11/17/2014 11:00 EST | Updated 01/17/2015 05:59 EST

'State Of Affairs' Review: Female-Led High-Stakes Drama Will Have You Wanting More

A lot (too much?) has been said about Katherine Heigl and there's certainly a bandwagon which many haters have boarded. But 'State Of Affairs' is good television, and it'll undoubtedly leave you wanting more.


OK, granted, it's not so much Katherine Heigl that's replacing James Spader; rather, Heigl's new show, "State of Affairs," takes "The Blacklist's timeslot until February. And as an avid fan of "The Blacklist," I have to admit, I'm kind of grateful for the break. (The series has been in over its head for a while, particularly the character of Lizzie, who has bitten off way more than she could chew with Tom as her secret prisoner. She's been the loosest of cannons and has only made viewers -- or just me? -- question her sanity, not to mention her competence. So, yeah, I say a much-needed break is needed.)

But you know who's not incompetent? Heigl's character, CIA analyst Charleston Tucker. She heads a team of other analysts, all of whom prioritize the biggest crises facing the United States and supply POTUS with their daily briefings. OK, that's not the most glamorous description but I swear, "State of Affairs" (which also isn't the greatest of titles) is worth watching. President Constance Payton (Alfre Woodard, in fine form, as usual) also happens to be Charlie's almost-mother-in-law, but a terrorist attack killed the son/fiancé they loved dearly. So aside from balancing the day-to-day politics, it's their mission to bring down the people believed to be responsible for Aaron's (Mark Tallman, seen often in flashbacks) murder.

Of course, Charlie isn't all business. She has a great, believable relationship with her co-workers -- Maureen Jones (Sheila Vand), Kurt Tannen (Cliff Chamberlain) and Dash Greer (Tommy Savas) -- and the show also features a nice supporting/recurring cast including David Harbour as White House Chief of Staff David Patrick, with whom Charlie often butts heads; Dennis Boutsikaris as smarmy CIA Director Skinner; and James Remar as Sid, a slick ally of Charlie's. The big mystery is new "old" guy Lucas (Adam Kaufman), whose first day is in the premiere and the timing of everything just seems a little suspect. That wink? What is up with that, or am I reading too much into it? You'll see when you watch it.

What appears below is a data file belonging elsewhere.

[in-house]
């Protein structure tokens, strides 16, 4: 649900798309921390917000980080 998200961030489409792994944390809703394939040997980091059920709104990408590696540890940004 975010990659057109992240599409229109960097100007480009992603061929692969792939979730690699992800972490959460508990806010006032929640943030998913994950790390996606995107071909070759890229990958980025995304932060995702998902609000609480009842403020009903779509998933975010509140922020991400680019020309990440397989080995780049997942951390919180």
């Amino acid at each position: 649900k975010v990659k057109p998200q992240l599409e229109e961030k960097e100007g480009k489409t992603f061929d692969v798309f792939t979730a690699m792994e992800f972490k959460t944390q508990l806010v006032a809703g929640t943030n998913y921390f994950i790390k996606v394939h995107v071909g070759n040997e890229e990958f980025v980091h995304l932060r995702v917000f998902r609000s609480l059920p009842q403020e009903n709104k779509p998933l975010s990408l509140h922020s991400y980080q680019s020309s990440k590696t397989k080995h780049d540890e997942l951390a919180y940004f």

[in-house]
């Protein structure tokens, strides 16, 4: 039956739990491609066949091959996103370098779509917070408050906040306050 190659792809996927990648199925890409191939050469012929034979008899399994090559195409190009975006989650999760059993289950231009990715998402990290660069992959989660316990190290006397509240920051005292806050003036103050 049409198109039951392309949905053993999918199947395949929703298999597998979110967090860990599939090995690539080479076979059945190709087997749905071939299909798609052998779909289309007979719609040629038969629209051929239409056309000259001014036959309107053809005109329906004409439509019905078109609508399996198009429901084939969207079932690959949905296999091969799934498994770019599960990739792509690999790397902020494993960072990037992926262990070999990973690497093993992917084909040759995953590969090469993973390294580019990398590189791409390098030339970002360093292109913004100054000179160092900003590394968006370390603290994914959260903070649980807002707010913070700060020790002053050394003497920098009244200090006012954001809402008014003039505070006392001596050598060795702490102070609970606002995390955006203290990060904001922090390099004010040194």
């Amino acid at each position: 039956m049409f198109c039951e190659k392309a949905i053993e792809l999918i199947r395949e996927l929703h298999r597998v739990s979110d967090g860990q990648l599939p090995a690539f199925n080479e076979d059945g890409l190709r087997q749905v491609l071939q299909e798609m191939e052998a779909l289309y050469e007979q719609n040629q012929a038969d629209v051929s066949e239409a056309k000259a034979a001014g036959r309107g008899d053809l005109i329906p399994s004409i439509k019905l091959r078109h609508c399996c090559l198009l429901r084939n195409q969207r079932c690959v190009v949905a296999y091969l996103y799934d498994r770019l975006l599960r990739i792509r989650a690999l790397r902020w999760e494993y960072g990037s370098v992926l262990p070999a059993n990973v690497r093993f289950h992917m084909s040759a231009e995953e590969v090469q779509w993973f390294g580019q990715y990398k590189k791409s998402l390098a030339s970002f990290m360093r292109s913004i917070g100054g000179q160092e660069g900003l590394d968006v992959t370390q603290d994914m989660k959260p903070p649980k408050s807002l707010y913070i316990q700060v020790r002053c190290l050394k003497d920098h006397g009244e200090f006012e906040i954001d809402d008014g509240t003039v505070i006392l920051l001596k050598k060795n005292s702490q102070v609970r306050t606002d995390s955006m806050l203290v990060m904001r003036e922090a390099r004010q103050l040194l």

Charlie also lets off steam by drinking like a sailor and bedding man after man. This part seems a little much (we get it, Heigl's a sexy beast) but personally, I find her competence her best quality. Of course, no one's perfect and Charlie has secrets; a spectacular one that drops at the end of the pilot will definitely have you wanting more.

A lot (too much?) has been said about Heigl and there's certainly a bandwagon which many haters have boarded. But why should we care about the reports -- true or not -- that the actress is a pain to work with? Do any of us have to work with her? Nope. As long as she puts out quality work (and make no mistake, Heigl will be out to prove something here as she serves as one of the series' executive-producers), then that's all that matters. A female-led, high-stakes drama with all kinds of twists and turns? I'm all in.

"State of Affairs" premieres Monday, November 17 at 10 p.m. ET on Global and NBC.

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